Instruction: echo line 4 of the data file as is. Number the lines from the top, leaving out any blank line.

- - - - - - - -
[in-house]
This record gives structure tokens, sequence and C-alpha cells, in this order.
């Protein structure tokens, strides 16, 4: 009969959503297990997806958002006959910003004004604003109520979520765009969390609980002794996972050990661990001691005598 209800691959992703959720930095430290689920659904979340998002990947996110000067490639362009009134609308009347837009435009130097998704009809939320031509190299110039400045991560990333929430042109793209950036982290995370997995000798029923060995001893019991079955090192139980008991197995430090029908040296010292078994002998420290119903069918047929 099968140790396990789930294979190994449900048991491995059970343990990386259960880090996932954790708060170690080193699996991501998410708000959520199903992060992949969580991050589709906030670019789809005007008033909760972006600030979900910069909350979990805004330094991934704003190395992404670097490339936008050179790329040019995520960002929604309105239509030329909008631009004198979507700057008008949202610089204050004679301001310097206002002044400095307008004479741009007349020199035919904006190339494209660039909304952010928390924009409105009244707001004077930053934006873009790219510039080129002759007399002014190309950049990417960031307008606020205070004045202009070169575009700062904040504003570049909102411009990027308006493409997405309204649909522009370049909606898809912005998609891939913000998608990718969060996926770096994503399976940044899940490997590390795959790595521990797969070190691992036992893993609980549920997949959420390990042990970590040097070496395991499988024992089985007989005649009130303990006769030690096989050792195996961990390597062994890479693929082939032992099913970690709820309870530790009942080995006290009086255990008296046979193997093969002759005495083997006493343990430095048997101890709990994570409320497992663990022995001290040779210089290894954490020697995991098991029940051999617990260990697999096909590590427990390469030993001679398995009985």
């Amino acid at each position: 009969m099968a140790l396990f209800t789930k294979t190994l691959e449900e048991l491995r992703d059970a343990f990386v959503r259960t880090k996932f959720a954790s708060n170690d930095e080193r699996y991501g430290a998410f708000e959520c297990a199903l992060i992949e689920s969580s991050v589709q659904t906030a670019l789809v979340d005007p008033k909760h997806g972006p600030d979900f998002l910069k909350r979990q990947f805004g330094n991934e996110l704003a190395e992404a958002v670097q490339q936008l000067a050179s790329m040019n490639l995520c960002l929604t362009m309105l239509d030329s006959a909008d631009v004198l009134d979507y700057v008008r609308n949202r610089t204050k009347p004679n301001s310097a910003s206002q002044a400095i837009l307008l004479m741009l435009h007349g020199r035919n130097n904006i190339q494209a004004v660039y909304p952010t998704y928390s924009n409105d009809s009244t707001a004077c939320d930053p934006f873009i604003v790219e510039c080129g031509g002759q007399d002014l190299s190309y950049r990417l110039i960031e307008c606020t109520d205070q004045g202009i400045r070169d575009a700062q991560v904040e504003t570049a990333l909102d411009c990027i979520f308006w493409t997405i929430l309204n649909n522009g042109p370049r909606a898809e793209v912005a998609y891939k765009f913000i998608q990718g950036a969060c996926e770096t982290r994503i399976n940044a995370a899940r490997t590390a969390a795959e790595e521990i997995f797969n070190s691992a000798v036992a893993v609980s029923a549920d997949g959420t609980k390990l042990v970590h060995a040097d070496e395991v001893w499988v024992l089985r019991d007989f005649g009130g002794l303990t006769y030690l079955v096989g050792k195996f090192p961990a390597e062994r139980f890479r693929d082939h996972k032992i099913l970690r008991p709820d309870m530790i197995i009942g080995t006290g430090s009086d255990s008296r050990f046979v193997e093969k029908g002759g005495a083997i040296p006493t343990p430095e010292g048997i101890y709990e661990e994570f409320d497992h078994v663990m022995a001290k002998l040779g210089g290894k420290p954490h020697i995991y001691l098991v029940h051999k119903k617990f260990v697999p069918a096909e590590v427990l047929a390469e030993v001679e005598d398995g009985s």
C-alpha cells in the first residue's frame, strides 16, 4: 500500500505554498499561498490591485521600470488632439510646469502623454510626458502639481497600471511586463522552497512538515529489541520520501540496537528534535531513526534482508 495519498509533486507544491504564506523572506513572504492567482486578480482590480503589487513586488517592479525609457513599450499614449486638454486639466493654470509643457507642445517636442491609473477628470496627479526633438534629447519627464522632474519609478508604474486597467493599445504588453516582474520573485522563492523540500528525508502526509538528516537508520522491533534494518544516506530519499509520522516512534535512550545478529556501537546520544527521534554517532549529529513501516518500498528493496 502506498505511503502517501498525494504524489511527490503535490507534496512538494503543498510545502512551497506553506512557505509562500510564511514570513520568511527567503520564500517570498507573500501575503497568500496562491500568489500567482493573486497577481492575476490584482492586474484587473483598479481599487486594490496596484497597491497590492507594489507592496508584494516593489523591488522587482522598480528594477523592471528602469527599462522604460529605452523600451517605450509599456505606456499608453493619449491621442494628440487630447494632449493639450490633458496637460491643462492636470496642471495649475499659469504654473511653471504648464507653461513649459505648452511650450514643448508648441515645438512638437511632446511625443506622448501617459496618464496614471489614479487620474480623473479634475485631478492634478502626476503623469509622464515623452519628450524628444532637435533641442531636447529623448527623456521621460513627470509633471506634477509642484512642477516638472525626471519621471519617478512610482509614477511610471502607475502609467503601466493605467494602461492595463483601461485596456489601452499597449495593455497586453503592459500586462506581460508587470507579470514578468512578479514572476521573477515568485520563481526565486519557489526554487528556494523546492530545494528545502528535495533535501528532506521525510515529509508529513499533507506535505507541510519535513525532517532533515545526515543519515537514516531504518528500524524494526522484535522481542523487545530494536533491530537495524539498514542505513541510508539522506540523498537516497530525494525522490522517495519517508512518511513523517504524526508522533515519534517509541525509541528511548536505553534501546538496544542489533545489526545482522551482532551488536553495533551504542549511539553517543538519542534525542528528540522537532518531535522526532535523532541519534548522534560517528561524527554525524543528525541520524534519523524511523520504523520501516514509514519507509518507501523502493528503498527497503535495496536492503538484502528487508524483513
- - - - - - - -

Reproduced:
């Amino acid at each position: 009969m099968a140790l396990f209800t789930k294979t190994l691959e449900e048991l491995r992703d059970a343990f990386v959503r259960t880090k996932f959720a954790s708060n170690d930095e080193r699996y991501g430290a998410f708000e959520c297990a199903l992060i992949e689920s969580s991050v589709q659904t906030a670019l789809v979340d005007p008033k909760h997806g972006p600030d979900f998002l910069k909350r979990q990947f805004g330094n991934e996110l704003a190395e992404a958002v670097q490339q936008l000067a050179s790329m040019n490639l995520c960002l929604t362009m309105l239509d030329s006959a909008d631009v004198l009134d979507y700057v008008r609308n949202r610089t204050k009347p004679n301001s310097a910003s206002q002044a400095i837009l307008l004479m741009l435009h007349g020199r035919n130097n904006i190339q494209a004004v660039y909304p952010t998704y928390s924009n409105d009809s009244t707001a004077c939320d930053p934006f873009i604003v790219e510039c080129g031509g002759q007399d002014l190299s190309y950049r990417l110039i960031e307008c606020t109520d205070q004045g202009i400045r070169d575009a700062q991560v904040e504003t570049a990333l909102d411009c990027i979520f308006w493409t997405i929430l309204n649909n522009g042109p370049r909606a898809e793209v912005a998609y891939k765009f913000i998608q990718g950036a969060c996926e770096t982290r994503i399976n940044a995370a899940r490997t590390a969390a795959e790595e521990i997995f797969n070190s691992a000798v036992a893993v609980s029923a549920d997949g959420t609980k390990l042990v970590h060995a040097d070496e395991v001893w499988v024992l089985r019991d007989f005649g009130g002794l303990t006769y030690l079955v096989g050792k195996f090192p961990a390597e062994r139980f890479r693929d082939h996972k032992i099913l970690r008991p709820d309870m530790i197995i009942g080995t006290g430090s009086d255990s008296r050990f046979v193997e093969k029908g002759g005495a083997i040296p006493t343990p430095e010292g048997i101890y709990e661990e994570f409320d497992h078994v663990m022995a001290k002998l040779g210089g290894k420290p954490h020697i995991y001691l098991v029940h051999k119903k617990f260990v697999p069918a096909e590590v427990l047929a390469e030993v001679e005598d398995g009985s």